Google has the resources to compete, but is the incentive strong enough?
Thanks to its tremendous resource pool, the question is not: can Google compete in CCaaS? Instead, it is: will Google compete in CCaaS? Is the incentive truly great enough for Google to go all-in?
Yes, the space is growing. Some suggest it will double in size by 2027. And Google has a significant opportunity to tie its CCaaS platform with Chrome and thrive in the browser-driven hybrid world.
However, its business is so skewed to search it’s difficult to predict how serious it is about not only CCaaS but its entire enterprise business.
Even if it were to enter and take 10 percent of the world’s contact center seats, would that move the needle in its revenue goals?
This question plays on the mind of Zeus Kerravala, Principal Analyst at ZK Research. He states:
When you look at anything Google has ever done in business – whether it’s the Google Apps suite, Google Mail, Google Chat, and so on – they’ve never really invested the resources to make a strong go of it.
Some small businesses and companies that despise Microsoft often adopt these applications.
As a result, Google often ends up as the alternative choice, adopted by those frustrated with their existing solutions.
Google has become synonymous with sitting contently on the precipice. Almost there, but not quite, regarding many elements of the enterprise stack.
Kerravala gives the example of Google’s UC proposition. “For four or five years in a row, I predicted this is the year Google is going to make a run at UC, and they don’t.”
In addition, when it comes to the contact center – and Microsoft will likely face this problem as it expands its CCaaS solution – “good enough” doesn’t cut the mustard.
After all, the contact center is central to many organizations’ customer retention and acquisition strategies. It has to work, it must be reliable, and it needs to have many bells and whistles.
As a result, half-baked products are unlikely to make much of an impact in the space. Unfortunately, Google has somewhat of a history of delivering such solutions.
Consider its Apps suite. It is a longstanding feature within Google’s enterprise business, yet it misses many of the advanced features of Word, Excel, and PowerPoint. As such, it is rarely used by many larger firms.
While speaking to CX Today, Kerravala added:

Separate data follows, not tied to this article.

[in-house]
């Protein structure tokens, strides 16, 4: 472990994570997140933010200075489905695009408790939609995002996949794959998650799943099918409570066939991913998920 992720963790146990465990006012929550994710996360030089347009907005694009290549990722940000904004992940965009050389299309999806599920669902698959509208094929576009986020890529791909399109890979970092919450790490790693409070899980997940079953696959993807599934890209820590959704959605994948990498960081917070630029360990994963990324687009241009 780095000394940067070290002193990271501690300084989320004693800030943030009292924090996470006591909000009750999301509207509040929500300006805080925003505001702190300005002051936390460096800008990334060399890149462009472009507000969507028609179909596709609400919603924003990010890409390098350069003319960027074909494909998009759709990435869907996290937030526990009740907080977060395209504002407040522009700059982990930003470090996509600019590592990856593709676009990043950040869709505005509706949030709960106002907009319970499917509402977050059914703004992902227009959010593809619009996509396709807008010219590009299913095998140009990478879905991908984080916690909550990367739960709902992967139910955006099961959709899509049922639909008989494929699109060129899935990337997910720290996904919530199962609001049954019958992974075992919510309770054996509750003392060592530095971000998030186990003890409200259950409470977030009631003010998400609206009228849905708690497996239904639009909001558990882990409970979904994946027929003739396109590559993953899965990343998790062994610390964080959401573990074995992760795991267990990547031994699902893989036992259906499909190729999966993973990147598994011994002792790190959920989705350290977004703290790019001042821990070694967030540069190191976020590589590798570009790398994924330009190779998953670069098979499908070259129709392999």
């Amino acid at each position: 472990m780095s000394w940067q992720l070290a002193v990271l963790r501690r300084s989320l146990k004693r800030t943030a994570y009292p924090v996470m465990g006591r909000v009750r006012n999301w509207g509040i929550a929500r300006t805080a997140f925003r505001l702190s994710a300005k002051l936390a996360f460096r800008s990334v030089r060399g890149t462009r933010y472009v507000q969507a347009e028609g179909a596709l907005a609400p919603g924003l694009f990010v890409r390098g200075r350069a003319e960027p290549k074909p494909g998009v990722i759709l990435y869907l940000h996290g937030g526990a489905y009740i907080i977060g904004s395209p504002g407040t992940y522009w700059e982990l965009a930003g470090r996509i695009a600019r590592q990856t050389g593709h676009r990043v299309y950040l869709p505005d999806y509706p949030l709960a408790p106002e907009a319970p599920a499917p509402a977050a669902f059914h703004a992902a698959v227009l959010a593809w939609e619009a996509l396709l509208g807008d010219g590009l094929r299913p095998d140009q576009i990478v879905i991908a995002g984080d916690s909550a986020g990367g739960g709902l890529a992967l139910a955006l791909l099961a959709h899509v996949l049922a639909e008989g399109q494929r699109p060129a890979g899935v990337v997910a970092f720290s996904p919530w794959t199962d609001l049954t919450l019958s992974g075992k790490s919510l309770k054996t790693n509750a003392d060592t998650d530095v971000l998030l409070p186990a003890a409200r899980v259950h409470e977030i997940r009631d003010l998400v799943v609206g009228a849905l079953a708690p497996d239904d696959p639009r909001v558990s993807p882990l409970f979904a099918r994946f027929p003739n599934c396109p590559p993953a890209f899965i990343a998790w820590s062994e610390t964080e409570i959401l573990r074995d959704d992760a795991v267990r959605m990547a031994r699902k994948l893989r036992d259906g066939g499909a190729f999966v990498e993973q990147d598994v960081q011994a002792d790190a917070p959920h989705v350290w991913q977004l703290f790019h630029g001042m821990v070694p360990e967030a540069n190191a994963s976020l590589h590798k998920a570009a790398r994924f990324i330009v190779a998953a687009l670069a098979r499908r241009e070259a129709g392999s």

I think they will have some success in the smaller market, when you need a light set of features. But, as soon as you need to do anything advanced, Google tends to fall down.
Check out the full interview – which also ponders Salesforce’s CCaaS entrance – here:
Many may point to Google’s close partnership with UJET as a sign that it will take CCaaS more seriously. After all, UJET is well-established in the space.
Yet, as Kerravala states:
That is an interesting proof-point in itself. If they were more serious about it, why didn’t they just buy UJET? They certainly have the resources.
Perhaps, it could be an attempt by Google to dip its toes in the CCaaS market and “try before they buy.” But does it need to take such an approach? It could roll up a UJET, Talkdesk, or another market leader if it wanted to.
Moreover, consider the launch of its CCaaS solution. It came during a breakout session at Google Next. Indeed, the news seemingly did not warrant a keynote session.
However, that session did offer much food for thought, noting how Google already has its foot in the door of many contact center operations through its Contact Center AI Suite.
Now that Google has evolved its Contact Center AI Suite into a much deeper CCaaS platform, it may build outwards and fulfill many more contact center needs.
Such promise has enabled it to entice high-profile adopters in DPD, E.ON, and Marks & Spencer, which can harness its evermore impressive conversational AI and voice innovations.
In addition, by tying its solution with Chrome, Google may gain further ground in the space.
These examples highlight the potential for Google in CCaaS. Yet, is the incentive alluring enough for Google to carry out such a strategy, build out its platform to meet broader cross-sector needs, and establish the necessary partner base? Perhaps only time will tell.
Nevertheless, the opportunity is there. Whether Google will grab it remains to be seen. Kerravala has his doubts, stating:
It’s hard to get people at the top of Google to look at the enterprise because the search business is so big, and it’s so hard to move the needle with anything but search.
However, the potential is exciting if it can accelerate its innovation curve and closely connect the Contact Center AI solution to Chrome, Looker, and other elements within Google Cloud.
Google may even take the reigns as the most exciting contact center entrant, or – as some predict – it will remain forever on the edge of CCaaS relevance.